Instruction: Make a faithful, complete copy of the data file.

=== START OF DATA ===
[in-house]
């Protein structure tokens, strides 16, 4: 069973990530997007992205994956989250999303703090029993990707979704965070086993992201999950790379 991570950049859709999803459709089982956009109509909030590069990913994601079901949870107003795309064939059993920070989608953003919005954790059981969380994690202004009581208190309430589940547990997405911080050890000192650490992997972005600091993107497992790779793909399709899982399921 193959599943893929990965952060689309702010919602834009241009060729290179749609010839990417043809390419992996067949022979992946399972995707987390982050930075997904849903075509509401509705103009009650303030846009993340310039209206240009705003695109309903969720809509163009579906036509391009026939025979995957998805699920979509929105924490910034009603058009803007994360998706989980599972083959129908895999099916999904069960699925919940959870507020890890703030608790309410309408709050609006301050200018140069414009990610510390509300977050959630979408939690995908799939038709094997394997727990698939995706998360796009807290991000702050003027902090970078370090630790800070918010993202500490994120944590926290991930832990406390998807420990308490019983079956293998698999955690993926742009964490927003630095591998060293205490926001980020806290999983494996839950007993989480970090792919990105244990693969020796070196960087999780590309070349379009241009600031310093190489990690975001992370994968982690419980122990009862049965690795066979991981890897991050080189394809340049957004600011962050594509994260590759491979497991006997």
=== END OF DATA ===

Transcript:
[in-house]
């Protein structure tokens, strides 16, 4: 069973990530997007992205994956989250999303703090029993990707979704965070086993992201999950790379 991570950049859709999803459709089982956009109509909030590069990913994601079901949870107003795309064939059993920070989608953003919005954790059981969380994690202004009581208190309430589940547990997405911080050890000192650490992997972005600091993107497992790779793909399709899982399921 193959599943893929990965952060689309702010919602834009241009060729290179749609010839990417043809390419992996067949022979992946399972995707987390982050930075997904849903075509509401509705103009009650303030846009993340310039209206240009705003695109309903969720809509163009579906036509391009026939025979995957998805699920979509929105924490910034009603058009803007994360998706989980599972083959129908895999099916999904069960699925919940959870507020890890703030608790309410309408709050609006301050200018140069414009990610510390509300977050959630979408939690995908799939038709094997394997727990698939995706998360796009807290991000702050003027902090970078370090630790800070918010993202500490994120944590926290991930832990406390998807420990308490019983079956293998698999955690993926742009964490927003630095591998060293205490926001980020806290999983494996839950007993989480970090792919990105244990693969020796070196960087999780590309070349379009241009600031310093190489990690975001992370994968982690419980122990009862049965690795066979991981890897991050080189394809340049957004600011962050594509994260590759491979497991006997």